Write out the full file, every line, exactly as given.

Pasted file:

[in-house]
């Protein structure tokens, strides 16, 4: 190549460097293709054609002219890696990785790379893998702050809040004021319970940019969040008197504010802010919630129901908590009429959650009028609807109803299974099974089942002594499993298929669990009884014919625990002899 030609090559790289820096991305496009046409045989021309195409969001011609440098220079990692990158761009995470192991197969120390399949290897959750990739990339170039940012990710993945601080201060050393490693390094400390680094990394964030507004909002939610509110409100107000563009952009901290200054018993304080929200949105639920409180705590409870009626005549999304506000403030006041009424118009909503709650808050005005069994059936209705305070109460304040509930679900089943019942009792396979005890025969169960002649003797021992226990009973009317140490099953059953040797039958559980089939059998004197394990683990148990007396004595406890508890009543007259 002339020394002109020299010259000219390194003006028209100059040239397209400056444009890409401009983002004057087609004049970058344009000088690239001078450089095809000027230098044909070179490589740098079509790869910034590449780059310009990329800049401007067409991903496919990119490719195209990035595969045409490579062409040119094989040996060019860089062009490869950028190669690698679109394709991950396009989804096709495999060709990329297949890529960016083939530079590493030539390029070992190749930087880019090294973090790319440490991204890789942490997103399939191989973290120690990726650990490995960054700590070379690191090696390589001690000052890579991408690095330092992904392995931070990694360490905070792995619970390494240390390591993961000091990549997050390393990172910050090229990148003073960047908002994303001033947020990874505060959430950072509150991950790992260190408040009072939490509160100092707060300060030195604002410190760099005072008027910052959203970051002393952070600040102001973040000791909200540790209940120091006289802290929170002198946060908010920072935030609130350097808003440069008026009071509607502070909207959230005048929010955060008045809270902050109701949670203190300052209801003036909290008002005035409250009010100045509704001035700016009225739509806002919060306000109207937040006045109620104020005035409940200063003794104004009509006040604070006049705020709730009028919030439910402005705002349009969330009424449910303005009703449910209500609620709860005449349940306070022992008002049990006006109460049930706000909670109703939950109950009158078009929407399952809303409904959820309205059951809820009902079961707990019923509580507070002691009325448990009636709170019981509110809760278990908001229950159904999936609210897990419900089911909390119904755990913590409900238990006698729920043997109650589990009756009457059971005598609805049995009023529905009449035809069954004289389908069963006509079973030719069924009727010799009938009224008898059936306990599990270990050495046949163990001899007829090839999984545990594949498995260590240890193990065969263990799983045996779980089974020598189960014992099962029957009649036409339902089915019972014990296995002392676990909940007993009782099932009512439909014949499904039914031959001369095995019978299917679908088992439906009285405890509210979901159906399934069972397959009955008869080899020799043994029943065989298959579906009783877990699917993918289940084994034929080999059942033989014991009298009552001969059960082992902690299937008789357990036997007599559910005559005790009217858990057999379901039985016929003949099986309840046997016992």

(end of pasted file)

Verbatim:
[in-house]
């Protein structure tokens, strides 16, 4: 190549460097293709054609002219890696990785790379893998702050809040004021319970940019969040008197504010802010919630129901908590009429959650009028609807109803299974099974089942002594499993298929669990009884014919625990002899 030609090559790289820096991305496009046409045989021309195409969001011609440098220079990692990158761009995470192991197969120390399949290897959750990739990339170039940012990710993945601080201060050393490693390094400390680094990394964030507004909002939610509110409100107000563009952009901290200054018993304080929200949105639920409180705590409870009626005549999304506000403030006041009424118009909503709650808050005005069994059936209705305070109460304040509930679900089943019942009792396979005890025969169960002649003797021992226990009973009317140490099953059953040797039958559980089939059998004197394990683990148990007396004595406890508890009543007259 002339020394002109020299010259000219390194003006028209100059040239397209400056444009890409401009983002004057087609004049970058344009000088690239001078450089095809000027230098044909070179490589740098079509790869910034590449780059310009990329800049401007067409991903496919990119490719195209990035595969045409490579062409040119094989040996060019860089062009490869950028190669690698679109394709991950396009989804096709495999060709990329297949890529960016083939530079590493030539390029070992190749930087880019090294973090790319440490991204890789942490997103399939191989973290120690990726650990490995960054700590070379690191090696390589001690000052890579991408690095330092992904392995931070990694360490905070792995619970390494240390390591993961000091990549997050390393990172910050090229990148003073960047908002994303001033947020990874505060959430950072509150991950790992260190408040009072939490509160100092707060300060030195604002410190760099005072008027910052959203970051002393952070600040102001973040000791909200540790209940120091006289802290929170002198946060908010920072935030609130350097808003440069008026009071509607502070909207959230005048929010955060008045809270902050109701949670203190300052209801003036909290008002005035409250009010100045509704001035700016009225739509806002919060306000109207937040006045109620104020005035409940200063003794104004009509006040604070006049705020709730009028919030439910402005705002349009969330009424449910303005009703449910209500609620709860005449349940306070022992008002049990006006109460049930706000909670109703939950109950009158078009929407399952809303409904959820309205059951809820009902079961707990019923509580507070002691009325448990009636709170019981509110809760278990908001229950159904999936609210897990419900089911909390119904755990913590409900238990006698729920043997109650589990009756009457059971005598609805049995009023529905009449035809069954004289389908069963006509079973030719069924009727010799009938009224008898059936306990599990270990050495046949163990001899007829090839999984545990594949498995260590240890193990065969263990799983045996779980089974020598189960014992099962029957009649036409339902089915019972014990296995002392676990909940007993009782099932009512439909014949499904039914031959001369095995019978299917679908088992439906009285405890509210979901159906399934069972397959009955008869080899020799043994029943065989298959579906009783877990699917993918289940084994034929080999059942033989014991009298009552001969059960082992902690299937008789357990036997007599559910005559005790009217858990057999379901039985016929003949099986309840046997016992």